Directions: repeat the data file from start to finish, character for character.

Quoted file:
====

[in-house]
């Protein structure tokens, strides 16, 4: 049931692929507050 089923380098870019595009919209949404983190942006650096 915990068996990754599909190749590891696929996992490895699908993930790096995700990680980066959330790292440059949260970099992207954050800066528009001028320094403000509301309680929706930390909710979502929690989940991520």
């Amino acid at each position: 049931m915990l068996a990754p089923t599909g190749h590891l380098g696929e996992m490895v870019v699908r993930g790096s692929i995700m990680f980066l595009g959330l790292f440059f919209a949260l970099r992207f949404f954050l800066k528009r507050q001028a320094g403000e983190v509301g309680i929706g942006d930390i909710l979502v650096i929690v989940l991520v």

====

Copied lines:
[in-house]
């Protein structure tokens, strides 16, 4: 049931692929507050 089923380098870019595009919209949404983190942006650096 915990068996990754599909190749590891696929996992490895699908993930790096995700990680980066959330790292440059949260970099992207954050800066528009001028320094403000509301309680929706930390909710979502929690989940991520």
């Amino acid at each position: 049931m915990l068996a990754p089923t599909g190749h590891l380098g696929e996992m490895v870019v699908r993930g790096s692929i995700m990680f980066l595009g959330l790292f440059f919209a949260l970099r992207f949404f954050l800066k528009r507050q001028a320094g403000e983190v509301g309680i929706g942006d930390i909710l979502v650096i929690v989940l991520v």